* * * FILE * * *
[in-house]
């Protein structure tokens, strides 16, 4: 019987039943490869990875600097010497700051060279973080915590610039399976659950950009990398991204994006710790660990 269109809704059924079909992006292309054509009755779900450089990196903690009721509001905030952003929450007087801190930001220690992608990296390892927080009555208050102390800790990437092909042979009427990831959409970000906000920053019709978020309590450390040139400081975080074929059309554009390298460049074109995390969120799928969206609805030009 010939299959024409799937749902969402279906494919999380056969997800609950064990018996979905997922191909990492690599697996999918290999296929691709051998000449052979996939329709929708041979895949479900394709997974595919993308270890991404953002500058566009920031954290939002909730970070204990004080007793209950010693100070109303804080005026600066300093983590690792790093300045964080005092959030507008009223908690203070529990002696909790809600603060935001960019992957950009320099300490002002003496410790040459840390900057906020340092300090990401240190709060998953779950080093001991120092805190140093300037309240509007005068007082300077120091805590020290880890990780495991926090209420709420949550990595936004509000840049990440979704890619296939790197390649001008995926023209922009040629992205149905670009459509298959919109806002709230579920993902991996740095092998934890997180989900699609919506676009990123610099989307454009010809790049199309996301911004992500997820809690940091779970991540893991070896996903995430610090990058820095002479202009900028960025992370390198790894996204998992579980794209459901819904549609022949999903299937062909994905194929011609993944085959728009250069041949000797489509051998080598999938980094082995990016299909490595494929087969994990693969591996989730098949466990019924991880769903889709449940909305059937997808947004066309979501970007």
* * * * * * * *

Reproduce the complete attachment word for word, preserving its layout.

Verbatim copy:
[in-house]
């Protein structure tokens, strides 16, 4: 019987039943490869990875600097010497700051060279973080915590610039399976659950950009990398991204994006710790660990 269109809704059924079909992006292309054509009755779900450089990196903690009721509001905030952003929450007087801190930001220690992608990296390892927080009555208050102390800790990437092909042979009427990831959409970000906000920053019709978020309590450390040139400081975080074929059309554009390298460049074109995390969120799928969206609805030009 010939299959024409799937749902969402279906494919999380056969997800609950064990018996979905997922191909990492690599697996999918290999296929691709051998000449052979996939329709929708041979895949479900394709997974595919993308270890991404953002500058566009920031954290939002909730970070204990004080007793209950010693100070109303804080005026600066300093983590690792790093300045964080005092959030507008009223908690203070529990002696909790809600603060935001960019992957950009320099300490002002003496410790040459840390900057906020340092300090990401240190709060998953779950080093001991120092805190140093300037309240509007005068007082300077120091805590020290880890990780495991926090209420709420949550990595936004509000840049990440979704890619296939790197390649001008995926023209922009040629992205149905670009459509298959919109806002709230579920993902991996740095092998934890997180989900699609919506676009990123610099989307454009010809790049199309996301911004992500997820809690940091779970991540893991070896996903995430610090990058820095002479202009900028960025992370390198790894996204998992579980794209459901819904549609022949999903299937062909994905194929011609993944085959728009250069041949000797489509051998080598999938980094082995990016299909490595494929087969994990693969591996989730098949466990019924991880769903889709449940909305059937997808947004066309979501970007």